I’d like to briefly share with you 2 quick examples as to why not everyone who speaks is a speaker, and why not everyone who listens is your audience!
Not all those who speak are speakers
Whenever I’m not speaking at events or preparing material, I like to attend conferences and listen to other speakers. I’m not some crazy kind of stalker, or recluse; simply someone who enjoys being inspired by others and likes to see whats popular and ‘working’ in the industry right now.
I was recently invited to an evening event, where 3 speakers were billed (none of whom I’d heard speak before), all of whom had a well presented Speaker Bio, and 2 of whom were speaking on issues very close to me. The event was less than 30mins drive from my home, and on an evening I had little else on.
Anything but inspirational
I attended with much interest, looking forward to being inspired by others and their stories. However, what unfolded was anything but inspirational. The first speaker appeared to use her book as a permanent clip board, fixed within her hand, cover showing as if a mini sandwich board strapped to her hand! It took me a while to determine WHY (other than the continued promotion of) would she so prominently hold this book in front of her. It took me 10mins or so, to realise behind the book were a series of prompt cards for her, being cleverly hidden by the book. I could begin to excuse this slightly if it wasn’t that she was using the prompt cards to remind her of her story!
If this was the first time I’d seen this, and by someone first entering the speaking arena I might have overlooked and forgiven her for nerves in front of their first audience, however by far it is not.
I’m ASTOUNDED at the amount of people who ‘profess’ to be motivational speakers, professional speakers, inspirational speakers and yet can’t remember 30,40,60 mins OF THEIR OWN material!
I’m NOT saying speakers are actors, or actors are speakers, however IF we were to make a comparison, an actor may be required to recite 2-3 hours (4-5 if your doing the classics like Shakespeare) of someone else’s material (often using words or phases perhaps NOT common to your own every day speech) and deliver it full of emotion and perfectly.
Therefore, the FIRST LESSON in becoming a speaker – KNOW your material!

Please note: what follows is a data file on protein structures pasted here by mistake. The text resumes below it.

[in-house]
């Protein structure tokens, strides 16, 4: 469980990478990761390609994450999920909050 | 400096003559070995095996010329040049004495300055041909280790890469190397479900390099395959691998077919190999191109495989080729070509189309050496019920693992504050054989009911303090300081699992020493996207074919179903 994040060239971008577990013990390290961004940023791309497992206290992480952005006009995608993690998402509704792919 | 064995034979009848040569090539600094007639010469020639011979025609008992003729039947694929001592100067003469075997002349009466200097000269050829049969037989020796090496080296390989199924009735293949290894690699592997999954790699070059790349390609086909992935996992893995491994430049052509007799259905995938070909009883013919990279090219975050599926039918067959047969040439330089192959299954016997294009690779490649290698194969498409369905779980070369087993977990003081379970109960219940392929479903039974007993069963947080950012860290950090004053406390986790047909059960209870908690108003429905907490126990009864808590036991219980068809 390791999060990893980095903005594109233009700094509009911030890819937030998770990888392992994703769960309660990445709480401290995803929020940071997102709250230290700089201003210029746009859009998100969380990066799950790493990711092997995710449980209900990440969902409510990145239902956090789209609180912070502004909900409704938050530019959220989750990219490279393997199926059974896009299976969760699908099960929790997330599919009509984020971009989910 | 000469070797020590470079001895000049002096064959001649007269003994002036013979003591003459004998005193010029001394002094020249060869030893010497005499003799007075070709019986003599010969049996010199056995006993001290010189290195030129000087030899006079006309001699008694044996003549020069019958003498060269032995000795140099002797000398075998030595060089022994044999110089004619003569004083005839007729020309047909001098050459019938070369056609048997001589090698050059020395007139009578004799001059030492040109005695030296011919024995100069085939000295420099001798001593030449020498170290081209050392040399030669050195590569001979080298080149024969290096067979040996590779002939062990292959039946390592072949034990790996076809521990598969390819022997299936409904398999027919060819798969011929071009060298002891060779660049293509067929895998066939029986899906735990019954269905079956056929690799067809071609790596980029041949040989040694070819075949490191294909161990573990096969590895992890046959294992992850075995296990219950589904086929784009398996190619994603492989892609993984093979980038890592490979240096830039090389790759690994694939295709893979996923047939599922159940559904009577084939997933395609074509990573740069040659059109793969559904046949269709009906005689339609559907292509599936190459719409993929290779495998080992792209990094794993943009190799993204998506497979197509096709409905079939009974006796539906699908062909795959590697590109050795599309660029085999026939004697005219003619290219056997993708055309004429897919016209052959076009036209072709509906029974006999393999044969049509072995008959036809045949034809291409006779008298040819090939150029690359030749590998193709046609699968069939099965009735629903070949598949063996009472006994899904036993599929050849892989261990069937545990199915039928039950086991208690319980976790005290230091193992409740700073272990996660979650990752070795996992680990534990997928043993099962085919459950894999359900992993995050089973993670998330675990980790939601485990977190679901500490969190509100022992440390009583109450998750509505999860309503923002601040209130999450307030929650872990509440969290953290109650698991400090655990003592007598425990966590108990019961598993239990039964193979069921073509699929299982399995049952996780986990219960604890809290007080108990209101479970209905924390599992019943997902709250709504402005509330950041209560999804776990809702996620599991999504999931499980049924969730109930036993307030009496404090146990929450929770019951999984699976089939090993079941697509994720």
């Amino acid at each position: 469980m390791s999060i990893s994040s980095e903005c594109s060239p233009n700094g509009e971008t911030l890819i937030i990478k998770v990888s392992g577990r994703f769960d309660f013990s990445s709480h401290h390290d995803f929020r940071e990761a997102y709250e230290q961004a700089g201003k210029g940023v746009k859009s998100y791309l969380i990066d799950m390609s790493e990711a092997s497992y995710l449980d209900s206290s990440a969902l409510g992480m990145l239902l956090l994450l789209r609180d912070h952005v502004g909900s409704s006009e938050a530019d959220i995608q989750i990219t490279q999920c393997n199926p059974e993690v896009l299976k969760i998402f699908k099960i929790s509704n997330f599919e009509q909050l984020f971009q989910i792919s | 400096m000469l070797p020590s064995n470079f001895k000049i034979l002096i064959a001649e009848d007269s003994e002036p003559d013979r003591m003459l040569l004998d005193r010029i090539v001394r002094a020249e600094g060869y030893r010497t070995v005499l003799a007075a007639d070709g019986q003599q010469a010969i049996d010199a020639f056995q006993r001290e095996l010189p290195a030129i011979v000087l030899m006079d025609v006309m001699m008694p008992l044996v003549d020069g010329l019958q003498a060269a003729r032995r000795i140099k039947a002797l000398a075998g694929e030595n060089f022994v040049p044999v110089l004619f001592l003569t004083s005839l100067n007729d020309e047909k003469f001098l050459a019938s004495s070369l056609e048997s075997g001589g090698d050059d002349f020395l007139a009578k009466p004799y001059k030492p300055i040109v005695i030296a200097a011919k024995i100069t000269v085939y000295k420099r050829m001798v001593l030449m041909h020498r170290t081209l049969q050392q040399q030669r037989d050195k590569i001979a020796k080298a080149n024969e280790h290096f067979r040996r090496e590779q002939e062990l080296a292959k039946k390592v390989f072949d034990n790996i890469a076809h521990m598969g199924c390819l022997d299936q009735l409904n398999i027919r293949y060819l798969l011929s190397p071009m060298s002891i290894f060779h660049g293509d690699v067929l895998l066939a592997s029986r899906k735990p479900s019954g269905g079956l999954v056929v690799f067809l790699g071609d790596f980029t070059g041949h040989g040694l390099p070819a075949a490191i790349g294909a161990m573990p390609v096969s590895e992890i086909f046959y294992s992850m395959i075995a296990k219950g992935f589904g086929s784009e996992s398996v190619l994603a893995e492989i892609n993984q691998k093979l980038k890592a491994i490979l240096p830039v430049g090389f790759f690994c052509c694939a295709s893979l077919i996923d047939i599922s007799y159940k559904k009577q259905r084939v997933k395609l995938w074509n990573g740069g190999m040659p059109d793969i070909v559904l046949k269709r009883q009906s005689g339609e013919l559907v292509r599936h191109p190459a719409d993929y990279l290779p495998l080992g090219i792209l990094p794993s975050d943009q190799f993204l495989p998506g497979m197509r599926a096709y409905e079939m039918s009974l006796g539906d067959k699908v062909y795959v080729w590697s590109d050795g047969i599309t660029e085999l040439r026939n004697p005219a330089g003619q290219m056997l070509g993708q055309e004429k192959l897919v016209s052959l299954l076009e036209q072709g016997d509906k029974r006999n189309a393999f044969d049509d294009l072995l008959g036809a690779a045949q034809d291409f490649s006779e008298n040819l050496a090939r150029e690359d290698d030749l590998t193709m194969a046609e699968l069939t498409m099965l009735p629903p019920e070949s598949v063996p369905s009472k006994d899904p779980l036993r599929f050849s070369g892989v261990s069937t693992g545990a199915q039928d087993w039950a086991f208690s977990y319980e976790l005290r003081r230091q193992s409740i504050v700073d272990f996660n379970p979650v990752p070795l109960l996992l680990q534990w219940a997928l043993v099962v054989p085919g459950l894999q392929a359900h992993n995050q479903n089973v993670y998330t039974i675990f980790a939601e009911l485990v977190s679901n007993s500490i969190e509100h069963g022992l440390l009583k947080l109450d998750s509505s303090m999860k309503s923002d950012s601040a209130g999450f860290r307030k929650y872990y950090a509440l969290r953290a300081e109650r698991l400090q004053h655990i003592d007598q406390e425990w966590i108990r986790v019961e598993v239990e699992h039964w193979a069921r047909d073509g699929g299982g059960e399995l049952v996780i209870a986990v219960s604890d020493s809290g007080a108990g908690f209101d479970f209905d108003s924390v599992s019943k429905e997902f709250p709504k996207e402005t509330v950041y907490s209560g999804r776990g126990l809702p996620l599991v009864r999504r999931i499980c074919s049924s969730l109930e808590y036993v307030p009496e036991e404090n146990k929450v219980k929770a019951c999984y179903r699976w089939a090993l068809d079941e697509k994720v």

Another speaker opted to use slides to support his presentation. I’m a big fan of slides after all “A picture paints a thousand words” and images can instantly invoke powerful emotion. However, I’d prefer each slide not to be surrounded by a thousand words, which the speaker felt compelled to turn their back to the audience and read from each slide!
Perhaps they missed the vital lesson which advises LESS IS MORE. In order for the image to be evocative, it needs to stand alone and consume the entire screen. Ensure the image is CLEAR, RELEVANT, APPLICABLE. Give the audience to see it, consider it, engage with it, rather than flicking through endless slides simply because you know whats coming next!
SECOND LESSON in becoming a speaker – Use props appropriately.
The other speaker bounded onto the stage and immediately engaged with the audience. His voice was clear, the volume was just right and his tone pleasant to listen to. I sat back in my chair and began to get inspired. However, began to get a creek neck, as I found myself continually following his frantic pacing up and down the stage! Up and down, speaking faster and faster, as he himself became more excited by his content. Faster and faster, louder and louder, left, right, left…..
He had NO understanding of owning the stage, about anchoring or time lines, how to utilise the space effectively instead of thinking it was a 5-a-side pitch and he needed to deliver his presentation whilst re-enacting all 5 players moves! I quickly became distracted by is tireless movement, and found myself reaching for the Anadin before he came up for air!
THIRD LESSON in becoming a speaker – Pace, Position, Posture
and finally, the CARDINAL SIN of speaking.
However, if there was ONE thing that angers EVERY audience more than anything else. If there was ONE THING that was guaranteed to make you memorable for ALL the WRONG reasons, and confirm your unlikely to EVER be invited to speak again…